Health Administration Responsibility Project
Some advice for Pro Se plaintiffs

You can get many good hints from the
American Pro Se Association and the
California Court's Self Help Center
One of the major problems we often see in court filings by Pro Se plaintiffs is an excess of angry rhetoric, and a lack of the cool legal reasoning which will convince a court.

Here is some advice from Susan Guberman-Garcia Esq. to one such overheated pro se:

Do you remember "Cool Hand Luke?" "What we have here is a failure to communicate."

When you go into a foreign country and want to communicate with the inhabitants, you have to talk THEIR lingo. Courtrooms are a foreign country and they have their own language. "Complaint language" (or "law talk") is what they call it. If you don't use it in your pleadings (that's what documents you file with the court are), you will not only not be listened to and taken seriously, you will not be HEARD. They will literally not SEE the words on the page if they are not written in their "language."

In street talk, you can talk about what folks ARE. As in: "thieving, scumbag nursing home profiteers, vampires in pinstriped suits living off the blood of their victims and the largesse of the American taxpayer ..."

But in law talk, you talk about what they DID, using PRECISELY those words that track the language of the law that makes them liable for damages. As in "the defendants willfully and maliciously violated their statutory obligation to utilize available financial resources for the care of their residents, including plaintiff."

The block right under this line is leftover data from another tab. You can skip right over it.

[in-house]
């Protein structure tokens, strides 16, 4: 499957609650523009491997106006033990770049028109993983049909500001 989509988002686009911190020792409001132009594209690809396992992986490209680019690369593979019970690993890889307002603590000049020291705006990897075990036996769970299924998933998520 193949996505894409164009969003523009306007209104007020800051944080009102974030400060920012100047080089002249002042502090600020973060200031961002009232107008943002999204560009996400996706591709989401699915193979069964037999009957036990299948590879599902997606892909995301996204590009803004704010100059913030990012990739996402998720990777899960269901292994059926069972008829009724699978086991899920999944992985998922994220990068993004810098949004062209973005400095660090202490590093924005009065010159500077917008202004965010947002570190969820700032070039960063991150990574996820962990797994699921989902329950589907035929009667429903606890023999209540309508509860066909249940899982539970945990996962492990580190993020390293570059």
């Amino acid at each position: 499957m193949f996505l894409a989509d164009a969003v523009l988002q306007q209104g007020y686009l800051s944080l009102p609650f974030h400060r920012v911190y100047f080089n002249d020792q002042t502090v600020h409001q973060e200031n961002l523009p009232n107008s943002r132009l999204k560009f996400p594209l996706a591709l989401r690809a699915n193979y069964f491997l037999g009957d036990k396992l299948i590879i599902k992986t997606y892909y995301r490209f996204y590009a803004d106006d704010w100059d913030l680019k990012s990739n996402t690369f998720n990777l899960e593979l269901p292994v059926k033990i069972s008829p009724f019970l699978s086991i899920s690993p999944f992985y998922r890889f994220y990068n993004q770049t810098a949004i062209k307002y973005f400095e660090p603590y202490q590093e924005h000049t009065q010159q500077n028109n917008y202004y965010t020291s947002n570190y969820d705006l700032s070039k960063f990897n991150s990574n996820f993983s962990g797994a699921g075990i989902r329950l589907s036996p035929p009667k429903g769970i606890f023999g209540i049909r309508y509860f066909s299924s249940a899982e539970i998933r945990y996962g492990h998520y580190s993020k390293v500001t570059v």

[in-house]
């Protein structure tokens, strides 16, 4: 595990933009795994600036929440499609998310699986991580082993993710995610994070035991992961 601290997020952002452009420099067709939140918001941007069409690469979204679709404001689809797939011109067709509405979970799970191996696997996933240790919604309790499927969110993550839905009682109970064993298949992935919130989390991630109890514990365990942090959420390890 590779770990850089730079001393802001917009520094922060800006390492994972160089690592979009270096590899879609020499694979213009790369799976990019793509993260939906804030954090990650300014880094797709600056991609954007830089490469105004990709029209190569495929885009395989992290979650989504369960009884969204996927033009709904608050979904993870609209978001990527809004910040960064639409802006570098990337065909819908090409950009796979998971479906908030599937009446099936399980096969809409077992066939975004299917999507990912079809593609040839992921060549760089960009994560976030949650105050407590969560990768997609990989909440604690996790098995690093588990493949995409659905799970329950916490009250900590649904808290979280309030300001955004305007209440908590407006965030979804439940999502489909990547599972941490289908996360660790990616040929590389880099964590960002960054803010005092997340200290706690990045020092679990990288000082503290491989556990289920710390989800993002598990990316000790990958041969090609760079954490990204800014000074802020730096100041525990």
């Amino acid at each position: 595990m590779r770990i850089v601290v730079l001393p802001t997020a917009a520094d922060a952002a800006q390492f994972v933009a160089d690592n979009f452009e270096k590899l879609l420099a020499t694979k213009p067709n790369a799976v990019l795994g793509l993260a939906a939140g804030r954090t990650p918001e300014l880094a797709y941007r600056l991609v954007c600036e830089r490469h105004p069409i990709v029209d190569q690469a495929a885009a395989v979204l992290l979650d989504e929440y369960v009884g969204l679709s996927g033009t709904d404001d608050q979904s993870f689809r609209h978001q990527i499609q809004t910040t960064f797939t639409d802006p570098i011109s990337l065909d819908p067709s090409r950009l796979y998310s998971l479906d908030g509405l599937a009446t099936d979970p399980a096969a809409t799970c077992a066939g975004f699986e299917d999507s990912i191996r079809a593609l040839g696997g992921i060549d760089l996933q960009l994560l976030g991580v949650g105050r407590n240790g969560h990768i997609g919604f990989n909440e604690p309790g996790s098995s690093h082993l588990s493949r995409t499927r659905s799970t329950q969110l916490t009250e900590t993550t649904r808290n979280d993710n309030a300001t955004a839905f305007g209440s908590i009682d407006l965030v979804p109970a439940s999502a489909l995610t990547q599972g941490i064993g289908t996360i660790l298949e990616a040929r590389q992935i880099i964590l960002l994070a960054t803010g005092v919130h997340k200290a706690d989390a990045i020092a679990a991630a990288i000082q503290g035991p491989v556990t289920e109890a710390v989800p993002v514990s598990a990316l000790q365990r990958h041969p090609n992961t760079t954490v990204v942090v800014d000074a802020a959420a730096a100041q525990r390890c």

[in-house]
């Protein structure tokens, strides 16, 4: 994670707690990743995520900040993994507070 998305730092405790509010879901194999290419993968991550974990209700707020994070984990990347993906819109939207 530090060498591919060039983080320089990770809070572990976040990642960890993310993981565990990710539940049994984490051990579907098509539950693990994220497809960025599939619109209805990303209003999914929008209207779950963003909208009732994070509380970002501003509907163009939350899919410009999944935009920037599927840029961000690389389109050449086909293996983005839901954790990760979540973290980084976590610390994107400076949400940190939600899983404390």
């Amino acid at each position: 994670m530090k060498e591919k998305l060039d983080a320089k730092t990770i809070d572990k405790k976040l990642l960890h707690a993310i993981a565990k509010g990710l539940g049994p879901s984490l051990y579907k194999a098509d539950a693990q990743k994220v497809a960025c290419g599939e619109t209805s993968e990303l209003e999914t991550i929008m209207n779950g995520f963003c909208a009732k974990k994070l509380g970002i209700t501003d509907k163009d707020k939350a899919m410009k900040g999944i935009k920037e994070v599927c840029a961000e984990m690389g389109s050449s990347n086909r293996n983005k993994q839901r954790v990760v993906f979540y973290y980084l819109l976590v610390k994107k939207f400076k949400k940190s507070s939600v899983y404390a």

As soon as the judge (or judge's law clerk) sees street talk in a complaint, the MEGO ("my eyes glaze over") sets in and you might as well forget it. It doesn't translate. Motion to dismiss granted!

So, you have to decide what your goal is: (1) To post your complaint on the web in all its vitriolic splendor and go down in a blaze of glory or (2) to win your case. If its the former, go for it! If its the latter, get some help to draft a complaint in law talk, keep it simple, and go for the bucks you need to survive. You can do that, and still keep the street war going in a forum other than the courtroom. That's the win-win approach.

And here are a few more words of wisdom from Nora Cannon, Esq.:

Eliminate all the adjectives, adverbs, sentences beginning with "It" and most passive voice constructs. ...then if the law requires characterization, slip in the bare minimum number of adverbs, to meet the legal mandate......

And some final advice:

HARP Home Page Top of Page

Please send comments, suggestions and relevant citations to